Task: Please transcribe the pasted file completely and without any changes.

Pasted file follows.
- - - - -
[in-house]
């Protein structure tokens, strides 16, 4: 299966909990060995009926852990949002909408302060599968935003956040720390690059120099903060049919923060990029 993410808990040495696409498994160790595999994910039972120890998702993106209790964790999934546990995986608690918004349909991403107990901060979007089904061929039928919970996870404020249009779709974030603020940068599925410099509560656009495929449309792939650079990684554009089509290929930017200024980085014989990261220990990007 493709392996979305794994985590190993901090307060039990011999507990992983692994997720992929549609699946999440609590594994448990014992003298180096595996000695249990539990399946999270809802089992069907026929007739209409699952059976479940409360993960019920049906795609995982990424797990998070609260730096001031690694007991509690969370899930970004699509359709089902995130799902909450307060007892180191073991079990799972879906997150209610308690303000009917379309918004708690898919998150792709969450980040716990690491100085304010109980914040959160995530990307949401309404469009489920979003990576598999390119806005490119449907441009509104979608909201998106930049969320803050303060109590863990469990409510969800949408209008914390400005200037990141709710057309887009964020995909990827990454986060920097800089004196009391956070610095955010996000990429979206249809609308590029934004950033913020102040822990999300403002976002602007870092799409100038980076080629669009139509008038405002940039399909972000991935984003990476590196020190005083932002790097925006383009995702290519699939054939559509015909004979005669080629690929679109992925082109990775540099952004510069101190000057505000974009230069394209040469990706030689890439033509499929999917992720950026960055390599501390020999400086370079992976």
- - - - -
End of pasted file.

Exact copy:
[in-house]
């Protein structure tokens, strides 16, 4: 299966909990060995009926852990949002909408302060599968935003956040720390690059120099903060049919923060990029 993410808990040495696409498994160790595999994910039972120890998702993106209790964790999934546990995986608690918004349909991403107990901060979007089904061929039928919970996870404020249009779709974030603020940068599925410099509560656009495929449309792939650079990684554009089509290929930017200024980085014989990261220990990007 493709392996979305794994985590190993901090307060039990011999507990992983692994997720992929549609699946999440609590594994448990014992003298180096595996000695249990539990399946999270809802089992069907026929007739209409699952059976479940409360993960019920049906795609995982990424797990998070609260730096001031690694007991509690969370899930970004699509359709089902995130799902909450307060007892180191073991079990799972879906997150209610308690303000009917379309918004708690898919998150792709969450980040716990690491100085304010109980914040959160995530990307949401309404469009489920979003990576598999390119806005490119449907441009509104979608909201998106930049969320803050303060109590863990469990409510969800949408209008914390400005200037990141709710057309887009964020995909990827990454986060920097800089004196009391956070610095955010996000990429979206249809609308590029934004950033913020102040822990999300403002976002602007870092799409100038980076080629669009139509008038405002940039399909972000991935984003990476590196020190005083932002790097925006383009995702290519699939054939559509015909004979005669080629690929679109992925082109990775540099952004510069101190000057505000974009230069394209040469990706030689890439033509499929999917992720950026960055390599501390020999400086370079992976």